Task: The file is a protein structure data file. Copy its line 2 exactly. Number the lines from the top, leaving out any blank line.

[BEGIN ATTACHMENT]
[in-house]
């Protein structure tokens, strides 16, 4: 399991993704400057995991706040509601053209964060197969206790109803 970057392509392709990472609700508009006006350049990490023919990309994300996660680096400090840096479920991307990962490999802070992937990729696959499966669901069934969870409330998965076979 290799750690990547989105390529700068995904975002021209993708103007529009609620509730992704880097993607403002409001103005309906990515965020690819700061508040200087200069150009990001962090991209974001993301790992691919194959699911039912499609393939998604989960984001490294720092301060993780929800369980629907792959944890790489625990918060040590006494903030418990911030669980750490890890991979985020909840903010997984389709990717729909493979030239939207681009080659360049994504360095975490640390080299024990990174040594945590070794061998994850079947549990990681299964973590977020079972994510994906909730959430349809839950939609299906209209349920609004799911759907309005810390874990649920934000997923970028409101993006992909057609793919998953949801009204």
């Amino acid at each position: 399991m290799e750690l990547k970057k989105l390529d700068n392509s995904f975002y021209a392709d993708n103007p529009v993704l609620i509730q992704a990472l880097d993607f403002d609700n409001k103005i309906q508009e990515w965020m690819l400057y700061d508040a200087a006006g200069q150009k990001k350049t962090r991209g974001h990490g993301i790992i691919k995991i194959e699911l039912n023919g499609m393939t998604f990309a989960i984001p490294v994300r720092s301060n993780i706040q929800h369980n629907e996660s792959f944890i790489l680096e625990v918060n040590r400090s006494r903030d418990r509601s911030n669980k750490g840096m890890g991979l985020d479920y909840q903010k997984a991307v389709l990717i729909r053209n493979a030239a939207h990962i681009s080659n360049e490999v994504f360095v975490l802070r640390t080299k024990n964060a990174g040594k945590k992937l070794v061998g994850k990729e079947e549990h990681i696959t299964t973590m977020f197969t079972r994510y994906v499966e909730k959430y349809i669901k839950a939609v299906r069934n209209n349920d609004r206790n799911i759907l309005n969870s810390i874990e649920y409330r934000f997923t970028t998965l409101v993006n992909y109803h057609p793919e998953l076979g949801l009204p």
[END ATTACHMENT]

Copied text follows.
């Protein structure tokens, strides 16, 4: 399991993704400057995991706040509601053209964060197969206790109803 970057392509392709990472609700508009006006350049990490023919990309994300996660680096400090840096479920991307990962490999802070992937990729696959499966669901069934969870409330998965076979 290799750690990547989105390529700068995904975002021209993708103007529009609620509730992704880097993607403002409001103005309906990515965020690819700061508040200087200069150009990001962090991209974001993301790992691919194959699911039912499609393939998604989960984001490294720092301060993780929800369980629907792959944890790489625990918060040590006494903030418990911030669980750490890890991979985020909840903010997984389709990717729909493979030239939207681009080659360049994504360095975490640390080299024990990174040594945590070794061998994850079947549990990681299964973590977020079972994510994906909730959430349809839950939609299906209209349920609004799911759907309005810390874990649920934000997923970028409101993006992909057609793919998953949801009204």